Czech Republic History

Updated September 9, 2022 | Infoplease Staff
Havel Leaves Office After 13 Years as President


President Václav Havel left office in Feb. 2003, after 13 years as president. Over the years, Havel lost some of his immense popularity with the Czechs, who became disenchanted with his failings as a political leader. But internationally Havel has remained a towering figure of moral authority and courage. In March, Václav Klaus became the Czech Republic's second president. A conservative economist, he and Havel often clashed. In May 2004, the Czech Republic joined the EU. After an inconclusive election in June 2006, the political deadlock was broken in August, with rightist Mirek Topolánek appointed prime minister. His government resigned in October, after losing a no-confidence vote. He formed another government in January 2007. A year later, Topolánek's government narrowly survived another no-confidence vote.

On July 8, 2008, after lengthy negotiations and much debate, the Czech Republic agreed to allow the United States to deploy on its land an antiballistic missile shield. Russia strongly objected to the accord, which views the system as a threat. U.S. officials said the shield is meant to deter an attack from Iran. Czech lawmakers must approve the deal.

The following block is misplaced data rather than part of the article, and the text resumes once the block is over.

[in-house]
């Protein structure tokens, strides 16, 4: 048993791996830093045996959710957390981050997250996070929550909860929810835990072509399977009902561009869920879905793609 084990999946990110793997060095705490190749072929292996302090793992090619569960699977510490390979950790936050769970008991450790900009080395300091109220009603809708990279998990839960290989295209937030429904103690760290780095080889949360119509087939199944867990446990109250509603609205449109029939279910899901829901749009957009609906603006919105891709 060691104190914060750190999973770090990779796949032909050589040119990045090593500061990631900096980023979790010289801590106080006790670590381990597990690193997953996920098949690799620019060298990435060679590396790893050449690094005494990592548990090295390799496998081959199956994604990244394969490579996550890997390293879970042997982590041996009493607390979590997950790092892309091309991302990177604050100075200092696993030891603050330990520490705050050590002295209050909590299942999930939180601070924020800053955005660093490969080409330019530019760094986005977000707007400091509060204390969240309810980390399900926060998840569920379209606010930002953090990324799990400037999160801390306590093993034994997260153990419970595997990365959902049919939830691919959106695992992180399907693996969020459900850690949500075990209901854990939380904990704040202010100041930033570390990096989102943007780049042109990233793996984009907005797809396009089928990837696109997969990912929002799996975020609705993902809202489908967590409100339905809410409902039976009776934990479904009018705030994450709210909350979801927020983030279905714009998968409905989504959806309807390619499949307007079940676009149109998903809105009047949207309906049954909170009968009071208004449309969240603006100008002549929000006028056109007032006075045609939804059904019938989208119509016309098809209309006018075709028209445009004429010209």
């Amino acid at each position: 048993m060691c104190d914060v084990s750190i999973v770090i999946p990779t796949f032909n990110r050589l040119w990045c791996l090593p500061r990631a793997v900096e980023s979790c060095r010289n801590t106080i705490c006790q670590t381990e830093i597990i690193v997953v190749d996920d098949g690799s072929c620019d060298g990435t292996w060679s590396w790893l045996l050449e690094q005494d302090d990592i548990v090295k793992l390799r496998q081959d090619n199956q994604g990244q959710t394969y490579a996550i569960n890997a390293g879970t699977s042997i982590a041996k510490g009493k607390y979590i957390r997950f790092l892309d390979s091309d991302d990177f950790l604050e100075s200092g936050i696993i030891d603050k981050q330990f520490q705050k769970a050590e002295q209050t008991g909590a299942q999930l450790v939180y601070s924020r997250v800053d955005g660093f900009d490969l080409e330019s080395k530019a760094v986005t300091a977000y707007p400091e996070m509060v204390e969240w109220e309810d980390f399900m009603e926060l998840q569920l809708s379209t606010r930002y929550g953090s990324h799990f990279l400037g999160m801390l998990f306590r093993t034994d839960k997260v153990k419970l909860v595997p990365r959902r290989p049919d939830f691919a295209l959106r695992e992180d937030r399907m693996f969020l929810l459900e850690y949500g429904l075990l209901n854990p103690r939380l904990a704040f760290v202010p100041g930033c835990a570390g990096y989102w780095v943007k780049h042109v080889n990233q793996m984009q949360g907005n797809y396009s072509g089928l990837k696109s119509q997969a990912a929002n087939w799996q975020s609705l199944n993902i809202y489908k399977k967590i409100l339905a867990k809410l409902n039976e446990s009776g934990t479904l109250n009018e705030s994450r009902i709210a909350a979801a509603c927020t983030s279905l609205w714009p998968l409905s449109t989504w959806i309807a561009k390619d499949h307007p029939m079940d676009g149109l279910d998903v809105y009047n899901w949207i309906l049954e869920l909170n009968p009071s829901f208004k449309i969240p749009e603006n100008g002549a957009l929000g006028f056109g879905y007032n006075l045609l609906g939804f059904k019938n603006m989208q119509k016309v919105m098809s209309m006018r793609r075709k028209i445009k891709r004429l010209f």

While the Czech Republic held a six-month rotating term as President of the EU, the government collapsed and Prime Minister Mirek Topolanek resigned after his center-right government lost a parliamentary vote of confidence in March 2009. In May, Jan Fischer, an economist, became the head of a caretaker government, which he ran for more than a year, until elections in May 2010. The left-wing Social Democrats (CSSD) fared best in the general election, but did not take a majority and thus could not form a government. The Civic Democratic Party (ODS), which placed behind CSSD, entered into a coalition with the right-wing TOP 09 and centrist Public Affairs. In June, ODS leader Petr Necas became prime minister. Facing a growing deficit, Necas proposed a 10% pay reduction for public workers and strict spending cuts. The move sparked massive protests.

Former president Václav Havel died in Dec. 2011.